Picture Donald Matheson

Friday, November 09, 2018

A tale of parking charges recently introduced to small towns elsewhere in Scotland

People react to avoid parking charges and behaviour changes. This social media post from an Angus store explains the situation, parking charges were introduced in Angus towns on the 1st of November.


Here you can see further details of empty car parks and claims of business takings being 50% down. The folk in Angus are not taking it lying down though, they have started regular weekly protests at the local Council HQ.

Thursday, November 08, 2018

How Nairn's Highland Councillors could stop parking charges on the Links, the Maggot and the Harbour

Cllr Peter Saggers has said recently that we have to accept that parking charges are coming to Nairn. Parking charges are coming to Nairn because Peter, Laurie and Tom voted for them when it came to the the minutiae of the last Highland Council Budget.

It would seem that parking charges will come to the Highland Council owned spaces behind the High Street but what about the Library car park which they lease and also the spaces owned by the Co-op? Then there is the land in Nairn presently used for parking which is owned by the Common Good Fund such as the Links, Maggot and Harbour areas.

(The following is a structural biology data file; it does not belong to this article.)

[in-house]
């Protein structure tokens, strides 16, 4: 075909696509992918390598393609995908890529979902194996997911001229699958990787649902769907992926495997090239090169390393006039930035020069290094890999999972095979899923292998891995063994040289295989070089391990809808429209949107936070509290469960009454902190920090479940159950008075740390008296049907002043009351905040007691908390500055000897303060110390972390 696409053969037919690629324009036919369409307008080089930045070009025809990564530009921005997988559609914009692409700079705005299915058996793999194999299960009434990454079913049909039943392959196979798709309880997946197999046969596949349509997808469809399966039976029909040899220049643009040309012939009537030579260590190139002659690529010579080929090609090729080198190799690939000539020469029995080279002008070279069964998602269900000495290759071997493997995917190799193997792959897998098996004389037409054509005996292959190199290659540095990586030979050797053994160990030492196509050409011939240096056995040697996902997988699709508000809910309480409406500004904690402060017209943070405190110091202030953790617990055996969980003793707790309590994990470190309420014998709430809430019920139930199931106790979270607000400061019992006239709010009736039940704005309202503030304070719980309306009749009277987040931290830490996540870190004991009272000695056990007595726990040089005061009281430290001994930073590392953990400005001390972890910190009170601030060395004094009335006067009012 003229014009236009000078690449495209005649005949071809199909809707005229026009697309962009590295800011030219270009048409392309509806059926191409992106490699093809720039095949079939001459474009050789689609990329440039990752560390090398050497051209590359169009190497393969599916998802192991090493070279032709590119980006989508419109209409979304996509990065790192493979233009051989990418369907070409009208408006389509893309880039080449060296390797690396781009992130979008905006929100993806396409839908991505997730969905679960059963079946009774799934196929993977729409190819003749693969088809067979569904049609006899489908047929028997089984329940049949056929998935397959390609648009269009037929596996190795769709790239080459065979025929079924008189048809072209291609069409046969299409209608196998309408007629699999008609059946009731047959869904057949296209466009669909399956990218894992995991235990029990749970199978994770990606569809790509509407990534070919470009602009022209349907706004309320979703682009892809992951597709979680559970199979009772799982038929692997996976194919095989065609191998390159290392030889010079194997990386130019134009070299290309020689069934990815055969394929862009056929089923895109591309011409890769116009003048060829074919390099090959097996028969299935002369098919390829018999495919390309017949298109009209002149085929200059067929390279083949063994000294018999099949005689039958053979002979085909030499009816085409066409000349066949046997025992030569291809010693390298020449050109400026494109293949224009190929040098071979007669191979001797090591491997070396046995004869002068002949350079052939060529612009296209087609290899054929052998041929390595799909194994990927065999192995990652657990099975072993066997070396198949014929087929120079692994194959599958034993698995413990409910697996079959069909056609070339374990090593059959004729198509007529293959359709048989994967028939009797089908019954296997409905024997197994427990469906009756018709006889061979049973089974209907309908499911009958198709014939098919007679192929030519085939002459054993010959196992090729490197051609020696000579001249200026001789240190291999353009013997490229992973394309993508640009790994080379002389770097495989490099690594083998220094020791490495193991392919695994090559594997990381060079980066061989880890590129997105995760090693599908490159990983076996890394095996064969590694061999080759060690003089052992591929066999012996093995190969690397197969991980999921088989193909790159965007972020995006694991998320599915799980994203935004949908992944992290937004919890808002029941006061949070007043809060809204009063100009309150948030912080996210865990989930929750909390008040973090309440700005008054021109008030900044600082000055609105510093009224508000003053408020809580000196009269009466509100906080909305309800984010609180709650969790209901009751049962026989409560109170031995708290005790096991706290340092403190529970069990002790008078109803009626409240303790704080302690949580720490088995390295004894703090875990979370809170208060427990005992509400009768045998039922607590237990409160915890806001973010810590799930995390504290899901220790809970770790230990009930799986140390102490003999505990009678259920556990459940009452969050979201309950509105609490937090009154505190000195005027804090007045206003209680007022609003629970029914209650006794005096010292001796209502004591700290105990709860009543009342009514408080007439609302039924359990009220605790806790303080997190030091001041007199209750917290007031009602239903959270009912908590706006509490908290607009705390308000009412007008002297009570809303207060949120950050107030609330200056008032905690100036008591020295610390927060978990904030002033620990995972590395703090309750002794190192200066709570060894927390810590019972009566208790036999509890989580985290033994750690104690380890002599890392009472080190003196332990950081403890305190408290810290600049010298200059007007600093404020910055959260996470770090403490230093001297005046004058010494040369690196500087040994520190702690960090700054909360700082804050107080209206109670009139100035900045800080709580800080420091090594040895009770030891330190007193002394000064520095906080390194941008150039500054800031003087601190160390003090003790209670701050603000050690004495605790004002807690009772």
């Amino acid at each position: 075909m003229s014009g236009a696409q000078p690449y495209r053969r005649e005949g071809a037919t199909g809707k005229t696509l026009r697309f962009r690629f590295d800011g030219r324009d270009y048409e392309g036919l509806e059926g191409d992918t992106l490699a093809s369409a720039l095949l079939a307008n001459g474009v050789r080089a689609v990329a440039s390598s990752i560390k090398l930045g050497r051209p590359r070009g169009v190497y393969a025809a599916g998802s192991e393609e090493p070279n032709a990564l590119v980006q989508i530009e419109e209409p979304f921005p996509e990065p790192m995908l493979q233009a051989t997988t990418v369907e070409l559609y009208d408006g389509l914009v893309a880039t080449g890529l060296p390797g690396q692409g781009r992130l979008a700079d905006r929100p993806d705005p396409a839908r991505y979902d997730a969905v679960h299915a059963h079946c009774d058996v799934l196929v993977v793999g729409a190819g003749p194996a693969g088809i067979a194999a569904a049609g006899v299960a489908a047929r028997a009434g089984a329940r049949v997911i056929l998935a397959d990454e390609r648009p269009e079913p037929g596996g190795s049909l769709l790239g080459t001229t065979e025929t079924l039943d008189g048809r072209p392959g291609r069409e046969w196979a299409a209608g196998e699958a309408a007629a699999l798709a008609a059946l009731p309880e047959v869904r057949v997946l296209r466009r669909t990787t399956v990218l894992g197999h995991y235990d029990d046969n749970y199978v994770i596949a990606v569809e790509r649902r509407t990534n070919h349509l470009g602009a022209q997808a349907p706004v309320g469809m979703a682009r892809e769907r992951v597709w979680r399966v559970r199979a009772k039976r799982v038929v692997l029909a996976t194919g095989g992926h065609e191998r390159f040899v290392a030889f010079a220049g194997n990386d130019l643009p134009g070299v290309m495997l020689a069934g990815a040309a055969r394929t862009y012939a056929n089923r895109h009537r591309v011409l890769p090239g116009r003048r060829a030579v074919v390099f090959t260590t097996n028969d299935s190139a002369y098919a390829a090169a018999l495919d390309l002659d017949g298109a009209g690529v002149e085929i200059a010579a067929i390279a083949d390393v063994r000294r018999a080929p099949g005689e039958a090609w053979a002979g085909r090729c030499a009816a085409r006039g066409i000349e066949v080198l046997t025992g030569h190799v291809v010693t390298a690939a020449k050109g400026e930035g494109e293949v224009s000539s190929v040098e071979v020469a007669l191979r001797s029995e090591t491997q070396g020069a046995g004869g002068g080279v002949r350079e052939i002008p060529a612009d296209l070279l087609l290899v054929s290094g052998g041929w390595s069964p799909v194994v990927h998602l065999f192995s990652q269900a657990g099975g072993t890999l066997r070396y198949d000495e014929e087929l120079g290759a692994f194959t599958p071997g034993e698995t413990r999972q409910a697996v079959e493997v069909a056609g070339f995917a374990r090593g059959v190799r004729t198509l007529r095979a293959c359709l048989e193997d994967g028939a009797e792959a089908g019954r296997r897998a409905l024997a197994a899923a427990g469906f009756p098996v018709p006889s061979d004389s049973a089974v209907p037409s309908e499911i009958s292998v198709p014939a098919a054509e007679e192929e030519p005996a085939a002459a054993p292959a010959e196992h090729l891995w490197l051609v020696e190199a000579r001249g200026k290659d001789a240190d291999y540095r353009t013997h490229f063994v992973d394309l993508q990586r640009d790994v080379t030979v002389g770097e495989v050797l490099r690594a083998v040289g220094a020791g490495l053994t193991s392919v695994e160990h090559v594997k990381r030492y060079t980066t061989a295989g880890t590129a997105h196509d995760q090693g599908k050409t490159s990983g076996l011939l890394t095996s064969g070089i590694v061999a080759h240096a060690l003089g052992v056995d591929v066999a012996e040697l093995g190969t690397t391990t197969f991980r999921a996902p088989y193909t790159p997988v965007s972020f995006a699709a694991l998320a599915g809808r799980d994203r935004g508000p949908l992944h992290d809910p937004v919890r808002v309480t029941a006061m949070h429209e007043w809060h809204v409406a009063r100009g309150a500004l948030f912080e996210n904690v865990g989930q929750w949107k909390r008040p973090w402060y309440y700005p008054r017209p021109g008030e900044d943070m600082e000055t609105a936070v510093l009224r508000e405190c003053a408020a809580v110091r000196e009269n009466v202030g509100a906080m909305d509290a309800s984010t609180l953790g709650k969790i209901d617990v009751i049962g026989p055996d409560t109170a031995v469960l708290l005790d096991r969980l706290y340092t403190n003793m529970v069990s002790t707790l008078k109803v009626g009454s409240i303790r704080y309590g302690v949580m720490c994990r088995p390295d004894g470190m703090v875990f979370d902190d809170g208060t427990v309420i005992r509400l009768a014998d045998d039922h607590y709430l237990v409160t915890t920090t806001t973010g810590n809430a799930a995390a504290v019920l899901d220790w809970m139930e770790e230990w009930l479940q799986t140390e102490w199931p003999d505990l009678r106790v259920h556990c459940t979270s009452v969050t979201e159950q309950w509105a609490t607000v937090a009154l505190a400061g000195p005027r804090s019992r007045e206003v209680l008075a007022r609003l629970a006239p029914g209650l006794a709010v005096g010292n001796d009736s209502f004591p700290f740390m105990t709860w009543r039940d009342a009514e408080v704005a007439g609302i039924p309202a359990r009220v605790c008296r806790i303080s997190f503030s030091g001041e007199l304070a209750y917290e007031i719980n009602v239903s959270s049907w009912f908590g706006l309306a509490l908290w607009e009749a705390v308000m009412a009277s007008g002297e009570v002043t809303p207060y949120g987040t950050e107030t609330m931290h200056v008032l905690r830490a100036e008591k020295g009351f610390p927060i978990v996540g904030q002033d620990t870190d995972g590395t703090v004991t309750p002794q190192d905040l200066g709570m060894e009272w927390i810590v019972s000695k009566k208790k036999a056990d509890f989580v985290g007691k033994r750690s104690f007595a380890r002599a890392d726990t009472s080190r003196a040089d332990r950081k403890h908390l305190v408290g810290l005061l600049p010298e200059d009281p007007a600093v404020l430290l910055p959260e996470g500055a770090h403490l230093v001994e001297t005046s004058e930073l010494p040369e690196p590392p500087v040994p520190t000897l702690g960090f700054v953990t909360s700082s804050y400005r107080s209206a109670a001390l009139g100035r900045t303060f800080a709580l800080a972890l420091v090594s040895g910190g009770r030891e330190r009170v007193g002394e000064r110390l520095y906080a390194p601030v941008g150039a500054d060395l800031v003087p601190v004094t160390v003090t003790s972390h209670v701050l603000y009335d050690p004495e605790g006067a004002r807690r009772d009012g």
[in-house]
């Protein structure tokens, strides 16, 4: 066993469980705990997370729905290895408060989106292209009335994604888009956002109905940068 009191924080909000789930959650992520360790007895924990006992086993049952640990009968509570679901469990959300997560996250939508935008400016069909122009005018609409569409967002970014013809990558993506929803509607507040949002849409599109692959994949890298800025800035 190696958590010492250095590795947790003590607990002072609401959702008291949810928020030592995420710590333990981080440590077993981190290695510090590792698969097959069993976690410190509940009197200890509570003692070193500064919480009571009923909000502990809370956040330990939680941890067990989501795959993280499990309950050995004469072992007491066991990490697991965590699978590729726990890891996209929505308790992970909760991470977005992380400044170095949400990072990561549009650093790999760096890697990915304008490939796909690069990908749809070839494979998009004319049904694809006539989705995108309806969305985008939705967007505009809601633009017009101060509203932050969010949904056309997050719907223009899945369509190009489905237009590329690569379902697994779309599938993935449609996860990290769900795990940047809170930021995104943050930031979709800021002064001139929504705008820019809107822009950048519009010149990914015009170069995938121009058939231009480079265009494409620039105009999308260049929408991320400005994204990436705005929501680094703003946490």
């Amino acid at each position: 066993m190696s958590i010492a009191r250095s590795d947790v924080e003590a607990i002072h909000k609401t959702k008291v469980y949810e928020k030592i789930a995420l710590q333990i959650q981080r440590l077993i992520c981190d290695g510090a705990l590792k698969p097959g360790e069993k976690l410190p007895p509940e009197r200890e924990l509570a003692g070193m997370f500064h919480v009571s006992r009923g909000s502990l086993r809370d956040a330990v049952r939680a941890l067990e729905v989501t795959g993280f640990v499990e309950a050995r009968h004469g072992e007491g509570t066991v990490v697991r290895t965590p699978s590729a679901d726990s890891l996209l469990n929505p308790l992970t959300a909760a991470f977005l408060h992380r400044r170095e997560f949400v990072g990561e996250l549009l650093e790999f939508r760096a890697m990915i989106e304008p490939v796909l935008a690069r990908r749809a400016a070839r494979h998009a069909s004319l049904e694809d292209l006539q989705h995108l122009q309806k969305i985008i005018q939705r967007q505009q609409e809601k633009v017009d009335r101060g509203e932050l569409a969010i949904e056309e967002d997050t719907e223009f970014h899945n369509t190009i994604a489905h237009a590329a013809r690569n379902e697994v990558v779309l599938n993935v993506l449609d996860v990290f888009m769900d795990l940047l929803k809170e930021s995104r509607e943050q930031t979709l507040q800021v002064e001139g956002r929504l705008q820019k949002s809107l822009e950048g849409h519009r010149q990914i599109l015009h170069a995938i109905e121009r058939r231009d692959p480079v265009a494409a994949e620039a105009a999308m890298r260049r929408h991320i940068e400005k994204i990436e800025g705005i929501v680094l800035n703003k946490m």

We believe that Highland Council have a tradition of accepting the will of the four Nairn Councillors when it comes to Nairn Common Good issues: even though the entire 80 Highland Councillors are trustees of the fund.

So we believe that Nairn Councillors should simply say that it is not the will of the people of Nairn for parking charges to be levied on Common Good Lands and as representitives of the community they cannot support the introduction of these charges. Then it is up to Highland Council to accept that or decide if they wish to act like a colonial government and seize complete control of Nairn's Common Good assets.